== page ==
With the words of John Lydon, MotorChase starts this series of articles humbly stating “I could be wrong”, but also implying “I could be right”. And this will be my effort in thinking about what seems to be emerging for the automobile, the industry that produces it and the consumers as a whole. A true car revolution waits just ahead of us.
Since its creation, the car has been basically the same thing: a self propelled vehicle equipped with four wheels, a steering wheel, pedals and an internal combustion engine. At least that was the formula that won the initial dispute over what was really feasible in the 1890s. And the best way to accumulate energy was with fuels. Electric cars have tried to prevail, but batteries were very inefficient and the game changer had not appear at the time: electronics.
Some carmakers, such as Mercedes-Benz, have tried to replace pedals and the steering wheel for joysticks, one in each side of the driver seat (for left and right-handed people), but that would imply every command of the car to be run “by wire”, with no mechanical connections to brakes and steering. So far, the only mechanical command drivers have accepted to give up has been the accelerator.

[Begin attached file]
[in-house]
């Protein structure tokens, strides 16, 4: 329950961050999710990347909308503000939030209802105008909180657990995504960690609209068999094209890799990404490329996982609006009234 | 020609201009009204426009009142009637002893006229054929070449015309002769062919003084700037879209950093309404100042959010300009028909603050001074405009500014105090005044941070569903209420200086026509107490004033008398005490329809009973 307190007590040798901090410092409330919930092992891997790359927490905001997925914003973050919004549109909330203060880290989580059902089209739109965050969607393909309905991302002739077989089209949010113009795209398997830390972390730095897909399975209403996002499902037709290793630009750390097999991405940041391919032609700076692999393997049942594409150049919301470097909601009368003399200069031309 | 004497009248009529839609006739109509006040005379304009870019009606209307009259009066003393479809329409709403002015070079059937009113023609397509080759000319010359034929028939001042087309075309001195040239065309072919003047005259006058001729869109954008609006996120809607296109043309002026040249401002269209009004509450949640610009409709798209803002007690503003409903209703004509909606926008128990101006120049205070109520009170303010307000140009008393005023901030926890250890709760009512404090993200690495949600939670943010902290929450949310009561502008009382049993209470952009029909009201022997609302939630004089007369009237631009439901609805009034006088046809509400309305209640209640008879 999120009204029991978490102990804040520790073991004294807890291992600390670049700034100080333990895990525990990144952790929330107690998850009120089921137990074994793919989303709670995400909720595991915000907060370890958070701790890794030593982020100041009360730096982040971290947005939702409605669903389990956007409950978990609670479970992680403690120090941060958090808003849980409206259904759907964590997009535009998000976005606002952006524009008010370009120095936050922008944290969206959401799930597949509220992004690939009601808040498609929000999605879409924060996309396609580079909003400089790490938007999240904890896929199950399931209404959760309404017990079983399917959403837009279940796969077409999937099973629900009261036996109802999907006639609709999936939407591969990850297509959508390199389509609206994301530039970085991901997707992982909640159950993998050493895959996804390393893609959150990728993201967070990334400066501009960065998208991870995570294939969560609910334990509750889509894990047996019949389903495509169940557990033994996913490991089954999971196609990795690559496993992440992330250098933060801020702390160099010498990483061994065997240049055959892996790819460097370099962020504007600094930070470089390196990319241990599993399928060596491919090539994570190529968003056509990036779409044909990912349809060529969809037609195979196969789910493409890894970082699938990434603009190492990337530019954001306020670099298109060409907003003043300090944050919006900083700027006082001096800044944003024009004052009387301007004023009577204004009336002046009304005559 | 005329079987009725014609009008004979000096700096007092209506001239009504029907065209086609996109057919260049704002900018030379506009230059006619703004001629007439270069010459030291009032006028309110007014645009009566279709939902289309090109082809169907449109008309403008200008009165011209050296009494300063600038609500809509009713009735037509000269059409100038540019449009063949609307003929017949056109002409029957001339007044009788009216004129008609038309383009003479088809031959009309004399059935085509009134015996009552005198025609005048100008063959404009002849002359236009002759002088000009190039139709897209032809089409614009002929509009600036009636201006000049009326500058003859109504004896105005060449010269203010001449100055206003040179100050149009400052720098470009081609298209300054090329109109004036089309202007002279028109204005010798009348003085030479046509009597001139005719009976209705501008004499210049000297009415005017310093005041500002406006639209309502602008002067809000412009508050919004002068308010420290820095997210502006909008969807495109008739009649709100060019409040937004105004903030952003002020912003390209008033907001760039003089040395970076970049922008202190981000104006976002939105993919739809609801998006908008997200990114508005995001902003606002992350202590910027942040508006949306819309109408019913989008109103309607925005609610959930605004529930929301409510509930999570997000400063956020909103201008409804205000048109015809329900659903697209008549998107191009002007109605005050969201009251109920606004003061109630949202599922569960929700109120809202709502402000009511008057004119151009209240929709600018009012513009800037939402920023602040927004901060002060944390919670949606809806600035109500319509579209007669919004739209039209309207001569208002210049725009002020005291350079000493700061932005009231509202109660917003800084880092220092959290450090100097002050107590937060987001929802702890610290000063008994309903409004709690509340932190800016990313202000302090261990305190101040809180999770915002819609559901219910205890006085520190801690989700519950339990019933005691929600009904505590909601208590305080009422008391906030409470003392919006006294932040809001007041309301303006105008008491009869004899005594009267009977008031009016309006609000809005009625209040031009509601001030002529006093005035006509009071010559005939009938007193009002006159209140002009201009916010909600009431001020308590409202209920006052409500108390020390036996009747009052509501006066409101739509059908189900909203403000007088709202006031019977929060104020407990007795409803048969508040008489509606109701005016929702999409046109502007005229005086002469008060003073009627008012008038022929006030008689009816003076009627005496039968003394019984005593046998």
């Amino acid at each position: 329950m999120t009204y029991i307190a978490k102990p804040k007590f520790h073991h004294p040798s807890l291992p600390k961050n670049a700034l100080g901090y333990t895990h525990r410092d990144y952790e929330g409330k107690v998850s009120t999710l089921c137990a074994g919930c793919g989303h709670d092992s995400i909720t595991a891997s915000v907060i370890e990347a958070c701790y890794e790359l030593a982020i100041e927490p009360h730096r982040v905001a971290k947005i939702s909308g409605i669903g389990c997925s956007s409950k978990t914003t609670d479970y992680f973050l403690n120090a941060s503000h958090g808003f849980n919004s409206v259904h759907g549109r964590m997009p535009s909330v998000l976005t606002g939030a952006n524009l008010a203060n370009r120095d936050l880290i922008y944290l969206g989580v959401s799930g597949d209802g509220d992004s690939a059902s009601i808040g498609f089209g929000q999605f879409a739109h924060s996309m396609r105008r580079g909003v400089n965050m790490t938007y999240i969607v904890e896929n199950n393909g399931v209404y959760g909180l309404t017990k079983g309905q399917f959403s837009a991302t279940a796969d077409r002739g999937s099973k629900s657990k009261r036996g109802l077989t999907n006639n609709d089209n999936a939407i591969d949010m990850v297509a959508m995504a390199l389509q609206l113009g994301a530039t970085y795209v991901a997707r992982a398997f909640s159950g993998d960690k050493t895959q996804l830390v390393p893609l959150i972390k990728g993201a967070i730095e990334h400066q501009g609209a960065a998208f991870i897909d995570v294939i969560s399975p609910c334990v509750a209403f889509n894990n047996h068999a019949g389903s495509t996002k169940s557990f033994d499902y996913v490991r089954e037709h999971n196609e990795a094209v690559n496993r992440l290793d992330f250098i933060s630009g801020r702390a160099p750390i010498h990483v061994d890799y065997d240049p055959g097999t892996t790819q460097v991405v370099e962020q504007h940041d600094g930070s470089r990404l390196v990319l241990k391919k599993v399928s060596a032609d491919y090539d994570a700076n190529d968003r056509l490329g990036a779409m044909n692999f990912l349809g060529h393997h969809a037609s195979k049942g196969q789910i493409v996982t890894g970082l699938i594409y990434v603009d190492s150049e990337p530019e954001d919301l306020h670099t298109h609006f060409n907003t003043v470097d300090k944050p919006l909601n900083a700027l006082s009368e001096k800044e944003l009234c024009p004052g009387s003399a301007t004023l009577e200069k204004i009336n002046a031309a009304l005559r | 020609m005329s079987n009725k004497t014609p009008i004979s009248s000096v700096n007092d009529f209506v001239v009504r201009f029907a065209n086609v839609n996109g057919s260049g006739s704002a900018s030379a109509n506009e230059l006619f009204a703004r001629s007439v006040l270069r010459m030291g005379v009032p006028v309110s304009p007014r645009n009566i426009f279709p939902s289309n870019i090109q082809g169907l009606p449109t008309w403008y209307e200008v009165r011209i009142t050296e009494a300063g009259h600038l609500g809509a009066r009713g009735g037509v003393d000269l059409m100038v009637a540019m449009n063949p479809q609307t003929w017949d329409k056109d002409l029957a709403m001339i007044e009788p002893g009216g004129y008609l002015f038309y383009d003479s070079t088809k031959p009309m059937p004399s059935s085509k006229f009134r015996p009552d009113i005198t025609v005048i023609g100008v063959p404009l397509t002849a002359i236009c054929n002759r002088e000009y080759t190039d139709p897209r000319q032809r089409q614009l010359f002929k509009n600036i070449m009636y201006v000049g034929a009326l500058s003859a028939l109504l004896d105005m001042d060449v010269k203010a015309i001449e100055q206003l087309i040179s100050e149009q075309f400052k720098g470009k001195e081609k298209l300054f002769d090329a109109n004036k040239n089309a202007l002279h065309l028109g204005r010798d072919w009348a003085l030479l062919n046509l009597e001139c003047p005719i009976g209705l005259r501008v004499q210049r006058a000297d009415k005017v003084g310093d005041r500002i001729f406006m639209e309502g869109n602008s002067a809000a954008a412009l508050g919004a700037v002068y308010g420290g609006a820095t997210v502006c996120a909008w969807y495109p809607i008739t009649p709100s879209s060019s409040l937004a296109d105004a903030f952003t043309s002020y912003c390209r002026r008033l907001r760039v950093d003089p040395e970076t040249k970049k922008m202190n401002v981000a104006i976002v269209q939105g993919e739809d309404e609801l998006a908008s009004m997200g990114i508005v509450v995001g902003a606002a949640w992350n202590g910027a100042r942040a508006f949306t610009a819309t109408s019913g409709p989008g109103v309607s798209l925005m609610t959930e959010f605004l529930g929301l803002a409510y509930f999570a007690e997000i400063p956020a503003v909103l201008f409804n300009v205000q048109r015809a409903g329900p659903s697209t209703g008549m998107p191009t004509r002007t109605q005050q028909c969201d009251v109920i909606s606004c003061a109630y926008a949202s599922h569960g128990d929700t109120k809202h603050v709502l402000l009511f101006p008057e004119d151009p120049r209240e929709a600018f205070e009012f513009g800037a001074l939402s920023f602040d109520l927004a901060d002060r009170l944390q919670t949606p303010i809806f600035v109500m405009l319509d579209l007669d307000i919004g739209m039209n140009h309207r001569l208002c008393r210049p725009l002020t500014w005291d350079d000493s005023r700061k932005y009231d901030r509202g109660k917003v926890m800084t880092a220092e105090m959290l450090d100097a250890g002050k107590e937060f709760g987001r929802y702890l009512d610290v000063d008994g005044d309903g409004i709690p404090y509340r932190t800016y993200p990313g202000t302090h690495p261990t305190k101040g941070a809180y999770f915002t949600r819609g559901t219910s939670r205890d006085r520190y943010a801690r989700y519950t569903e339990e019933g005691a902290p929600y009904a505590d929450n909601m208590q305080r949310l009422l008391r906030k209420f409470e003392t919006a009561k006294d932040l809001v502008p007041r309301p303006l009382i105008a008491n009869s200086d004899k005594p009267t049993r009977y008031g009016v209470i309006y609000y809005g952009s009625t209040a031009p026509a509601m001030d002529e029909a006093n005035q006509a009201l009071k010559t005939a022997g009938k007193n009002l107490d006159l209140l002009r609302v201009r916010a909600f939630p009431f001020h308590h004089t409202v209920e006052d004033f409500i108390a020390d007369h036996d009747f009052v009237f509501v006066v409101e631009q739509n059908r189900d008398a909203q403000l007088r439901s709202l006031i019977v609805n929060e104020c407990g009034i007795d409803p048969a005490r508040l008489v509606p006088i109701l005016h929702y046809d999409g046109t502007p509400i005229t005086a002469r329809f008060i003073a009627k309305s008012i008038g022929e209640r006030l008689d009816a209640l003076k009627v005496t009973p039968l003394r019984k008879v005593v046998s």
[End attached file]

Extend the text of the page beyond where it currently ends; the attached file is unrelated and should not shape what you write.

Airplanes, on the other hand, have adopted by wire commands for a long time now. And they constitute “the safest transportation means”, according to statistics. They also have autopilots, a feature that is on the verge of commercial presentation for cars and that still brings arises more doubts than answers. And are only one of the many revolutions the car world is about to face.
None of the changes that will be discussed in this series is a futurology exercise. All of them can be implemented right away. The technology needed for that is not the issue. Economic, legal and usage and customs questions are much more important to make them a reality. Please join me in this fascinating journey to foresee a new model of mobility.